This article will discuss about BeagleBone architecture, for original ($89) and black version ($45).
Both are relative similar though the BeagleBone Black is improvement of the original model with half price.
BeagleBone is a low-cost high-expansion board from BeagleBoard. It uses the TI AM3358/9 SoC (System on Chip) based on ARM-Cortex A-8 processor core (an ARMv7-A architecture).
BeagleBone ships with a 4GB micro-SD card preloaded with the Angstrom ARM Linux distribution.
Model A has one USB port and no Ethernet controller with less cost than the Model B with two USB ports and a 10/100 Ethernet controller. Eventhough the Model A doesn’t have an RJ45 Ethernet port, it can connect to a network by using a user-supplied USB Ethernet or Wi-Fi adapter. In reality there is no difference between a model A with an external Ethernet adapter and a model B with one built in, because the Ethernet port of the model B is actually a built-in USB Ethernet adapter. As is typical of modern computers, generic USB keyboards and mice are compatible with the Raspberry Pi.
The Raspberry Pi does not come with a real-time clock,so an OS must use a network time server, or ask the user for time information at boot time to get access to time and date for file time and date stamping. However, a real-time clock (such as the DS1307) with battery backup can be added via the I²C interface.
Hardware accelerated video supported default by Pi is H.264. At the same time The Raspberry Pi Foundation has release two additional codecs that can be bought separately, MPEG-2 and Microsoft’s VC-1. Also Pi will support CEC, enabling it to be controlled with the television’s remote control.
The Processing Unit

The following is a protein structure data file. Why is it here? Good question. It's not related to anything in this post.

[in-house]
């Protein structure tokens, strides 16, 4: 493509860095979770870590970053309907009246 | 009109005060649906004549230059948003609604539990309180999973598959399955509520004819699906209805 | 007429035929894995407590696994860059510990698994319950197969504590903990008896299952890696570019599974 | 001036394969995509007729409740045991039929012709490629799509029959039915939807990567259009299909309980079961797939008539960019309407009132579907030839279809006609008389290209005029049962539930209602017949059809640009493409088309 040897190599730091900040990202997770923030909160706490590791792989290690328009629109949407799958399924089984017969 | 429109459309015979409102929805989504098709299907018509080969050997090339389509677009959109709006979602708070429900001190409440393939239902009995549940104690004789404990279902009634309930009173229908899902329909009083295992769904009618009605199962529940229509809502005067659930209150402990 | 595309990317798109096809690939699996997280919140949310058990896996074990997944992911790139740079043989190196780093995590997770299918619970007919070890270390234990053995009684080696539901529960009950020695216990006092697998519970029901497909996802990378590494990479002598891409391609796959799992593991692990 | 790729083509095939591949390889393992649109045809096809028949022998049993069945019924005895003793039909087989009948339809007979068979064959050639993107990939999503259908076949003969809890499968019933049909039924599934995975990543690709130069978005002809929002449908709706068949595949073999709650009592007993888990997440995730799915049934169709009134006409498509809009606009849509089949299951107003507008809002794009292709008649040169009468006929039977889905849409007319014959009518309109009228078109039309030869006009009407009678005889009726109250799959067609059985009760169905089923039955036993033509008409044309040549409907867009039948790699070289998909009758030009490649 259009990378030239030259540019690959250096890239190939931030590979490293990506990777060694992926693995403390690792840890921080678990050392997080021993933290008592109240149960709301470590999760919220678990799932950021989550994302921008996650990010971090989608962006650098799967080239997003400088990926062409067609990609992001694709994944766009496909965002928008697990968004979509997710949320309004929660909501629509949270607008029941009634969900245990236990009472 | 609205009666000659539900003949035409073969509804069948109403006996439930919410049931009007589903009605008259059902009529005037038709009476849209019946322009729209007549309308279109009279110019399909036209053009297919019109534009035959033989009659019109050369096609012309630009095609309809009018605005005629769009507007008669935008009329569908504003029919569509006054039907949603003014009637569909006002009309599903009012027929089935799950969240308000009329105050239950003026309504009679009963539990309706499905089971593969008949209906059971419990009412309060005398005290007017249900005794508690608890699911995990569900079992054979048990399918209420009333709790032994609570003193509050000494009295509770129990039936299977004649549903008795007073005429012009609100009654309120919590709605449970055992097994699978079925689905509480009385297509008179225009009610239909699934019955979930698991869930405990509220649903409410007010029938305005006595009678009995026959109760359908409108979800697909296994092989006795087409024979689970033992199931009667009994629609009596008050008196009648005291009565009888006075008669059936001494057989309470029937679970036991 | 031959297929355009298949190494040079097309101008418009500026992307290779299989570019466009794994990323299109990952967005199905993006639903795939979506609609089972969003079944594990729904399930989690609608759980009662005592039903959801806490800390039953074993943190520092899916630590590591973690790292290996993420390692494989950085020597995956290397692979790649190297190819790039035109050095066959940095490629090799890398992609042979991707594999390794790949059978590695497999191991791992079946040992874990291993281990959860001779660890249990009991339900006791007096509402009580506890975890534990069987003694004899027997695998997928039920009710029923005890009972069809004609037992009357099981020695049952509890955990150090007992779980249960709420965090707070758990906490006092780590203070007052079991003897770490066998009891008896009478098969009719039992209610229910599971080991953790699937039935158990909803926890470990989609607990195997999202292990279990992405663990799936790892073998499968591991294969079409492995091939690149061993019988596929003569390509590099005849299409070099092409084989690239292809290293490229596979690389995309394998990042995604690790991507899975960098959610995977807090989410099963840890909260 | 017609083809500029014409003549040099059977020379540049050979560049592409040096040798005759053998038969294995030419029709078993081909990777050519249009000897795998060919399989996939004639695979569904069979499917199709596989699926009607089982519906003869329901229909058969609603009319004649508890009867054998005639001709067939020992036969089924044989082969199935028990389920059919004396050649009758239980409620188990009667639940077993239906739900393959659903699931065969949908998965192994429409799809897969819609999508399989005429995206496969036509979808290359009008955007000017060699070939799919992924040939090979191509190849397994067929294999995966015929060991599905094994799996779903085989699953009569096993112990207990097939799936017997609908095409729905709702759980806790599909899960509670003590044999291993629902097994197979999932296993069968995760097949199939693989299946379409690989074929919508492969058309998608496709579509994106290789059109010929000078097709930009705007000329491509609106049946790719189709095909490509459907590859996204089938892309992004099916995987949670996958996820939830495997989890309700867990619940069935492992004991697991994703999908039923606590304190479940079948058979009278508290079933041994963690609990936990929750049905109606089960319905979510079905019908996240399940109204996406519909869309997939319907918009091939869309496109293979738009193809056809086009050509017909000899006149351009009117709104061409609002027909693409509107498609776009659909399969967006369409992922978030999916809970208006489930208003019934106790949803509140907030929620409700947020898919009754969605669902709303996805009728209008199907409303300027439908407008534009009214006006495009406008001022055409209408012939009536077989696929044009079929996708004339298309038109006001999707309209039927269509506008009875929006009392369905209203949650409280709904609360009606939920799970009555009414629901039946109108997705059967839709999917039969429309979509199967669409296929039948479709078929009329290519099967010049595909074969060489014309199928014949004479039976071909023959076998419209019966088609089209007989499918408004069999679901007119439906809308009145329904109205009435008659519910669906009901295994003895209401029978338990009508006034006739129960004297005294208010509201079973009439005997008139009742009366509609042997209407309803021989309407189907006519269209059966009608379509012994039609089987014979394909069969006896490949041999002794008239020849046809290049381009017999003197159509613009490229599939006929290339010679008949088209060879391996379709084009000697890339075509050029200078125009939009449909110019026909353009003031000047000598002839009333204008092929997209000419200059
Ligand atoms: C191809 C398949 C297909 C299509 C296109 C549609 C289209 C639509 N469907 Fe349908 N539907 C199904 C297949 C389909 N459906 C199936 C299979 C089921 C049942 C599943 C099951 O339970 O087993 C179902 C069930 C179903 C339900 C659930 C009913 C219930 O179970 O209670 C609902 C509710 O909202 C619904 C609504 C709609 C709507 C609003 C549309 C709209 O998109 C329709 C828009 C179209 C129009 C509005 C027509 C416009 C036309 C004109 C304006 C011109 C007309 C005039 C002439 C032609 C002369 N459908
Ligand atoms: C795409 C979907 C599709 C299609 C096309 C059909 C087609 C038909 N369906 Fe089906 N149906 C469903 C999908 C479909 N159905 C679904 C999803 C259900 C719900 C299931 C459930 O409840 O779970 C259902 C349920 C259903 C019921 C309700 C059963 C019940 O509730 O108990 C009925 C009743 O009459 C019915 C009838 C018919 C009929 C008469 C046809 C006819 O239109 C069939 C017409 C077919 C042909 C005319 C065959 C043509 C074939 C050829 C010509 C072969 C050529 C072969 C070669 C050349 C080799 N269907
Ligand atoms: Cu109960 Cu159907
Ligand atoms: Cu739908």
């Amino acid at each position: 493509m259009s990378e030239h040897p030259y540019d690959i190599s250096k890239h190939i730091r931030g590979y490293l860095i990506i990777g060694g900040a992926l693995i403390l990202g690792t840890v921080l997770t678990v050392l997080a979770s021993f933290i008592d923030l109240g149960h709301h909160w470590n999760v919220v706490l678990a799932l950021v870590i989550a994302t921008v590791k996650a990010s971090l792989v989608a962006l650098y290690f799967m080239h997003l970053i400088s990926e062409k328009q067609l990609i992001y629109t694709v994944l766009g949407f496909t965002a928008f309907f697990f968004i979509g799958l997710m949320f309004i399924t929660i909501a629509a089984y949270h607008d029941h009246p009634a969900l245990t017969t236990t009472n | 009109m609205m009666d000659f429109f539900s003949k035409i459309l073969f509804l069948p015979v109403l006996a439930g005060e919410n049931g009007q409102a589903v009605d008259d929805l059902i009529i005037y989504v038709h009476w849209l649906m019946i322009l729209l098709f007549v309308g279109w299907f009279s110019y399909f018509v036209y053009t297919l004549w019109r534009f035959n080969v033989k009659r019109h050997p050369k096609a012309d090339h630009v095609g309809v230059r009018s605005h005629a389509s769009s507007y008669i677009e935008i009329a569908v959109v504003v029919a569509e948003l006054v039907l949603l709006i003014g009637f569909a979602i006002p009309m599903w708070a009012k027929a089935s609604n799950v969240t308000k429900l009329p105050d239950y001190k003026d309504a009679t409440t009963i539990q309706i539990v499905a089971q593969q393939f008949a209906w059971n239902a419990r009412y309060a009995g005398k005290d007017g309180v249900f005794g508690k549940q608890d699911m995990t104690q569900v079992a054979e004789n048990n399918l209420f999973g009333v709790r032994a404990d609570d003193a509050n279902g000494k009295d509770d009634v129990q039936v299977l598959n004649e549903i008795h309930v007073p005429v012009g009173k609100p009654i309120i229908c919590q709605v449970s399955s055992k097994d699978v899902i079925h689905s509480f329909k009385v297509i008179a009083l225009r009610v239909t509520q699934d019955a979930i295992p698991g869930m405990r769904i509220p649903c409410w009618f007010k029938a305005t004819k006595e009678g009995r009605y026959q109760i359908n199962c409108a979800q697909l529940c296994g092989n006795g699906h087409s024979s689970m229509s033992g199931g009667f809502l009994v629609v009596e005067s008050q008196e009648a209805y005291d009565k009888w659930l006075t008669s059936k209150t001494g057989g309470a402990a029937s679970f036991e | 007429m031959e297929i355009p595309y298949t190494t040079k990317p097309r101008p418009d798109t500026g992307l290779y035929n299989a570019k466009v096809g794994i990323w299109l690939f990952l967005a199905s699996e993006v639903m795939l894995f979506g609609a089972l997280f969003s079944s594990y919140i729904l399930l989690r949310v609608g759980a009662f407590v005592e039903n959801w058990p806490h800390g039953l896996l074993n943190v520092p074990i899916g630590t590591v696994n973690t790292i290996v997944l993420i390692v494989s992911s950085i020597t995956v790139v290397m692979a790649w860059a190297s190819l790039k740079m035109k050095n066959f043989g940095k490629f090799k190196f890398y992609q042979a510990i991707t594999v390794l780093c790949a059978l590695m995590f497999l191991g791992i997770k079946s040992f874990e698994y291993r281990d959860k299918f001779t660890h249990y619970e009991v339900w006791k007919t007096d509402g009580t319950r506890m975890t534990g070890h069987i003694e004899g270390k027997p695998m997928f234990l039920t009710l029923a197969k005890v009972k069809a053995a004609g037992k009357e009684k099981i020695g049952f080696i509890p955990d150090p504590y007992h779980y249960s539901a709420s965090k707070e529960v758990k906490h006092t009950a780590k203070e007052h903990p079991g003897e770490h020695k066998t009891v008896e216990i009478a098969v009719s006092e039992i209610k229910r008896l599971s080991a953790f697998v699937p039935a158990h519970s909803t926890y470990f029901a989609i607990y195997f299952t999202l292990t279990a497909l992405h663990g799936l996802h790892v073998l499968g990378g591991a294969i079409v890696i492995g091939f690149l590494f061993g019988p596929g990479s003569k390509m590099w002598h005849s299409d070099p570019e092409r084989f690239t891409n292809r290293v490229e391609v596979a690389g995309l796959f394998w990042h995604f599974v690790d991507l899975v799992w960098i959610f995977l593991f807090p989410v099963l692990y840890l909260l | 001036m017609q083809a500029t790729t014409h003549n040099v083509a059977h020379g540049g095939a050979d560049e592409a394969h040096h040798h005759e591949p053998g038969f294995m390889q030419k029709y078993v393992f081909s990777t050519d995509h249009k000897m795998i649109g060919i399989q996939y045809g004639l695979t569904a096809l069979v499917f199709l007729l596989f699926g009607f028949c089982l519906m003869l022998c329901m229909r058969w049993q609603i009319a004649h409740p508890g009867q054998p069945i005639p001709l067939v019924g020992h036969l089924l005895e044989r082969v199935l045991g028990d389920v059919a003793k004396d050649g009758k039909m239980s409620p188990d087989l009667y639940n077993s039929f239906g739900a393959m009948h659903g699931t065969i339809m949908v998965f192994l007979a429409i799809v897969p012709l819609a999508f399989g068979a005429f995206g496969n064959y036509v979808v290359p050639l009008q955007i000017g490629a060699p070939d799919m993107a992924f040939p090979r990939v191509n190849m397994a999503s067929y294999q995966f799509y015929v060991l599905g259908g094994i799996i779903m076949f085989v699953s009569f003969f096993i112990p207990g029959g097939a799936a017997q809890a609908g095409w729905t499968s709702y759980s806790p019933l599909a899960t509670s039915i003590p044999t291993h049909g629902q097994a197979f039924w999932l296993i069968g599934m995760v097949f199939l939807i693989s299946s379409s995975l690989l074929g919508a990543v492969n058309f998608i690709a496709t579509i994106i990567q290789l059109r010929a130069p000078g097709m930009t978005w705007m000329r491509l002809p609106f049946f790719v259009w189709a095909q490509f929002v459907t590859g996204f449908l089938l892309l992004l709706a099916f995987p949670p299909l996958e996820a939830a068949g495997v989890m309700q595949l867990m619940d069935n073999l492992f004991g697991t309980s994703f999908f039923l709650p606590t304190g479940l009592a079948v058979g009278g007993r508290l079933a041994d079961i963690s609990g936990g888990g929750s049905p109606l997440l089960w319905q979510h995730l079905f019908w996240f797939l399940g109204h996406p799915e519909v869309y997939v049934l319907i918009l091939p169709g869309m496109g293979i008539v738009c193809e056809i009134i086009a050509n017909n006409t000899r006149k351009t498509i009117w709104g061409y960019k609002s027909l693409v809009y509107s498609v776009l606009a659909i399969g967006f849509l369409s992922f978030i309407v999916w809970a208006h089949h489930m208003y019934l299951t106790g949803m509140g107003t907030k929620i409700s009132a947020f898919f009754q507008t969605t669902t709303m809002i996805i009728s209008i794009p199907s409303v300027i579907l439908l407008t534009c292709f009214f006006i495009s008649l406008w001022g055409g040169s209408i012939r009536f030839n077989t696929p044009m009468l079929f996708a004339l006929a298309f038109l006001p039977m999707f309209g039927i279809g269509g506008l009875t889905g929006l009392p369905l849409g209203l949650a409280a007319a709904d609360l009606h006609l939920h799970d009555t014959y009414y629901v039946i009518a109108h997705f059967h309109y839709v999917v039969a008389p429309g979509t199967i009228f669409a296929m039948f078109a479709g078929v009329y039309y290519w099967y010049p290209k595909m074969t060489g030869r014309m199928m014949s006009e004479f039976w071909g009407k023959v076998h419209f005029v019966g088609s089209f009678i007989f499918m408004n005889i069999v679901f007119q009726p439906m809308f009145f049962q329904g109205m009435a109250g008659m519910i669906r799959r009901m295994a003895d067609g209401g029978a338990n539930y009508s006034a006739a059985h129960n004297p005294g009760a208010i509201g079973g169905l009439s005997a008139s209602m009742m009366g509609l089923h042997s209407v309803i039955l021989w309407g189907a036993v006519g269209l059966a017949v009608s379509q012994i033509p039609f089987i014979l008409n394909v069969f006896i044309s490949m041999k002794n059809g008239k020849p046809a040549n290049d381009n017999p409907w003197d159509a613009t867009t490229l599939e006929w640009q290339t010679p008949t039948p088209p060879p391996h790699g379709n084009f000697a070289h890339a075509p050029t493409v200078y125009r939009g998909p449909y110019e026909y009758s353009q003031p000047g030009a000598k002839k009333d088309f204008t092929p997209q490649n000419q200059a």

Both model A and model B has Broadcom BCM2835 (CPU, GPU, DSP, SDRAM). The CPU use ARM1176JFZ-S core (ARM11 family) and run on 700MHz clock. The SDRAM is shared between CPU and GPU but in different amount on two model. Model A has 256 MB of memory while model B has 512 MB of memory.
On the older beta model B boards, 128 MB was allocated by default to the GPU, leaving 128 MB for the CPU. On the first 256 MB release model B (and Model A), three different splits were possible. The default split was 192 MB (CPU RAM), which should be sufficient for standalone 1080p video decoding, or for simple 3D, but probably not for both together. 224 MB was for Linux only, with just a 1080p framebuffer, and was likely to fail for any video or 3D. 128 MB was for heavy 3D, possibly also with video decoding (e.g. XBMC). For the new model B with 512MB RAM initially there were new standard memory split files released( arm256_start.elf, arm384_start.elf, arm496_start.elf) for 256MB, 384MB and 496MB CPU RAM (thus leaves 256MB, 128MB and 16MB video RAM). But a week or so later the RPF released a new version of start.elf that could read a new entry in config.txt (gpu_mem=xx) and could dynamically assign an amount of RAM (from 16 to 256MB in 8MB steps) to the GPU, so the older method of memory splits became obsolete, and a single start.elf worked the same for 256 and 512 MB Pis.
The Input Output
For video output aspberry use Composite RCA (PAL and NTSC), HDMI (rev 1.3 & 1.4), and raw LCD Panels via DSI 14 HDMI from 640×350 to 1920×1200 plus various PAL and NTSC standards for both model.
For audio output both model utilize 3.5 mm jack, HDMI, and also I²S audio.
For a low-level purpose, Raspberry Pi utilize 8 x GPIO, UART, I²C bus, SPI bus with two chip selects, I²S audio +3.3 v, +5V, ground.
Power Rating and Source
To run Raspberry Pi a minimal 5 volt must be supplied to the board. While the model A need 300mA (rating 1.5 W), the model B use 700 mA (rating 3.5 W). The power can be delivered to MicroUSB or GPIO header.beagle, embedded